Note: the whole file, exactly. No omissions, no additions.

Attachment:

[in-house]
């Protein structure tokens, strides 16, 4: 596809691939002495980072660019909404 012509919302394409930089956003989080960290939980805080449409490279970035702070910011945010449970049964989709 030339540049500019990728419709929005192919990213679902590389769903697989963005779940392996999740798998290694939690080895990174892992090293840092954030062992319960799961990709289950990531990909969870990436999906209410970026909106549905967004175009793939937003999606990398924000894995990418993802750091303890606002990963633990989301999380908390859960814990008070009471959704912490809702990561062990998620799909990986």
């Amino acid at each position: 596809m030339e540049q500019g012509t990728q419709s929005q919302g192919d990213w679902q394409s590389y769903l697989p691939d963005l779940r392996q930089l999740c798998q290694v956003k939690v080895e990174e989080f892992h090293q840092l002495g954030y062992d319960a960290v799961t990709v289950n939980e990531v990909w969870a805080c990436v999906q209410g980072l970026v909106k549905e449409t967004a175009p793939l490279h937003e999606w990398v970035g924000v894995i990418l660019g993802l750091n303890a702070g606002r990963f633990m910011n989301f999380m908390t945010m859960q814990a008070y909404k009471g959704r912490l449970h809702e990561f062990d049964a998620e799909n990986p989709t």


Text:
[in-house]
């Protein structure tokens, strides 16, 4: 596809691939002495980072660019909404 012509919302394409930089956003989080960290939980805080449409490279970035702070910011945010449970049964989709 030339540049500019990728419709929005192919990213679902590389769903697989963005779940392996999740798998290694939690080895990174892992090293840092954030062992319960799961990709289950990531990909969870990436999906209410970026909106549905967004175009793939937003999606990398924000894995990418993802750091303890606002990963633990989301999380908390859960814990008070009471959704912490809702990561062990998620799909990986």
């Amino acid at each position: 596809m030339e540049q500019g012509t990728q419709s929005q919302g192919d990213w679902q394409s590389y769903l697989p691939d963005l779940r392996q930089l999740c798998q290694v956003k939690v080895e990174e989080f892992h090293q840092l002495g954030y062992d319960a960290v799961t990709v289950n939980e990531v990909w969870a805080c990436v999906q209410g980072l970026v909106k549905e449409t967004a175009p793939l490279h937003e999606w990398v970035g924000v894995i990418l660019g993802l750091n303890a702070g606002r990963f633990m910011n989301f999380m908390t945010m859960q814990a008070y909404k009471g959704r912490l449970h809702e990561f062990d049964a998620e799909n990986p989709t």